To this end, Walhout et al. (2000) introduced the concept of “interologs”: orthologous pairs of interacting proteins in different organisms. In this study, we extend and assess this concept in detail. We present a large-scale quantitative assessment on conservation of protein–protein and protein–DNA interactions between proteins and organisms. Compared with the previous survey, our investigation has greater statistical weight and precision. In our calculations, we use almost all available genome-wide interaction data sets from four model organisms (14,911 interactions total). Moreover, we generalize the interolog concept and propose that there are at least two kinds of interologs: protein–protein interologs and protein–DNA interologs. Based on the latter idea, we also introduce a new concept, the “regulog.” Furthermore, we calibrate the ability of interologs to reliably map interactions across different organisms. Combining our interolog and regulog mapping with available large-scale interaction data for yeast, we construct genome-wide interaction maps and regulatory networks for several organisms.


Definitions and Formalism for Protein–Protein Interologs

Homologs and Orthologs

Homologs are proteins with significant sequence similarity. Operationally, this can be defined as having an E-value ≤10–10 from BLASTP (Altschul et al. 1990). This is a similar cutoff to that used previously (Matthews et al. 2001).

Orthologs are proteins in different species that evolved from a common ancestor “by speciation” (Tatusov et al. 1997). Orthologous proteins in different organisms usually have the same functions. Operationally, the ortholog of a protein is usually defined as its best-matching homolog in another organism. Here we define orthologs as:

  1. Candidates with a significant BLASTP E-value (≤10–10).
  2. Having ≥80% residues in both sequences included in the BLASTP alignment.
  3. Having one candidate as the best-matching homolog of the other candidate in the corresponding organism.
  4. Conditions 1, 2, and 3 must be true reciprocally.

It is obvious that this operational definition of ortholog by sequence homology is not perfect. Actually, orthologs are not always determined as the best-matching homologs (Tatusov et al. 1997).


Based on Walhout et al. (2000), if interacting proteins A and B in one organism have interacting orthologs A′ and B′ in another species, the pair of interactions A–B and A′–B′ are called interologs (see Fig. 1A).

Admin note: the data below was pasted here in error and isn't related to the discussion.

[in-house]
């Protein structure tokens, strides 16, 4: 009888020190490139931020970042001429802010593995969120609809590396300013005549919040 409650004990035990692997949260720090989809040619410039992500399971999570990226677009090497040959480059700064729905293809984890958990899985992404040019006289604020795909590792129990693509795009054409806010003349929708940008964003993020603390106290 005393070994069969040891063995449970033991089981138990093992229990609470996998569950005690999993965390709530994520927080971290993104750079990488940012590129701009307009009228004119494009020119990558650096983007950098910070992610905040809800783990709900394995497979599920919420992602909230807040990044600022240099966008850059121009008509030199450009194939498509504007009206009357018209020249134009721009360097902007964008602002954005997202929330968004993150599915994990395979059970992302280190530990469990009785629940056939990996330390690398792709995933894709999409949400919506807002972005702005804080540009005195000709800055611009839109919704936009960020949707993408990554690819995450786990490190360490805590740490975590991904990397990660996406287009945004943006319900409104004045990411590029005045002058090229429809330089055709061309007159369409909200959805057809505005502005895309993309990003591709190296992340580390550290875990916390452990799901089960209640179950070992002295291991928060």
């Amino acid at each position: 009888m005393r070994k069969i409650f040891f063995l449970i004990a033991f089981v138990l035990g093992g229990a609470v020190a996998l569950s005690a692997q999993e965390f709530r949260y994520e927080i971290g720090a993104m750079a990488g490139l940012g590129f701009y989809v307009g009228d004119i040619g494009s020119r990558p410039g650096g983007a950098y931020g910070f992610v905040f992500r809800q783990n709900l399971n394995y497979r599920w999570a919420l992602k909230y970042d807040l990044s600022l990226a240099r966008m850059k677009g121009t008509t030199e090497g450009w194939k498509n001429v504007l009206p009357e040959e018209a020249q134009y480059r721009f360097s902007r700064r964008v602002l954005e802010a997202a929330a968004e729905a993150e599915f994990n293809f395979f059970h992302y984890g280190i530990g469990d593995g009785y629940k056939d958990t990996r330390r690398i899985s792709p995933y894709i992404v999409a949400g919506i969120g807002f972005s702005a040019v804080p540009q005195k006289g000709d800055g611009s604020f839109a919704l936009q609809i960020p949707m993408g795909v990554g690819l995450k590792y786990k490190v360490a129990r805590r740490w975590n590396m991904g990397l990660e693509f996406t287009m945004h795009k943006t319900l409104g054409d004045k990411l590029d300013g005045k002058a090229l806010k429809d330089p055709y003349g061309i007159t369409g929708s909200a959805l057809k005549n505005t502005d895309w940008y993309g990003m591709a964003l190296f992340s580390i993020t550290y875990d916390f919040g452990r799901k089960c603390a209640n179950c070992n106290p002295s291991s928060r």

Figure 1Figure 1Figure 1Figure 1
Schematic illustration of protein–protein interologs and the mapping methods. (A) Original interolog mapping. Theoretically, A-A′ and B-B′ should be orthologs between the two organisms. Operationally, only best-matching homologs ...

Joint Sequence Similarity

A goal of this work is to measure the transferability of interactions based on sequence similarity. In the case of protein–protein interactions, sequence similarities to homologs of both interacting partners are important. We therefore use joint sequence similarity (J) between protein pairs. There are many potential ways to define joint sequence similarity, but our results show that different definitions of J do not matter much. Here, we use two major definitions of J.

Joint Sequence Identity (JI) as the Geometric Mean of Individual Percent Identities

Percent identity is routinely used to measure the sequence similarity between proteins. Therefore, joint similarity is first defined as the geometric mean of individual percent identities:

equation M1

Given that protein A is known to bind to protein B, IA represents the individual sequence identity of protein A and its homolog. Likewise, IB is the individual sequence identity of protein B and its corresponding homolog. We calculate individual sequence identities based on the sequence alignment using the Smith-Waterman algorithm in FASTA (Pearson and Lipman 1988).

Joint E-Value (JE) as the Geometric Mean of Individual E-Values

Measuring homology by percent identity has certain disadvantages (Wilson et al. 2000). For instance, the length of the matching sequences is not considered. Naturally, the shorter the sequence is, the higher the chance of randomly finding similar sequences. Furthermore, it has become more common to use statistical scoring schemes, especially E-values in BLAST, to measure the statistical significance of the homology in order to determine the orthologs across organisms (Tatusov et al. 1997; Brenner et al. 1998). Therefore, we also calculate the joint similarity as a joint E-value, that is, the geometric mean of the individual E-values:

equation M2

where EA represents the BLASTP E-value of protein A and its homolog, and EB is the individual BLASTP E-value of protein B and its homolog.

Joint Similarity as the Minimal Individual Similarity

Calculating the joint similarity using the geometric mean of the individual similarities places equal weight on each of the two similarities. However, the joint similarity could also be defined as the smaller of the two individual similarities:

equation M3

where SA and SB represent the individual similarities, respectively, of protein A and its homolog and of protein B and its homolog. In this manner, JAB measures the minimal similarity level necessary for the reliable transfer of interaction information between protein pairs. Individual similarities can also be determined as percent identities by FASTA or E-values by BLASTP.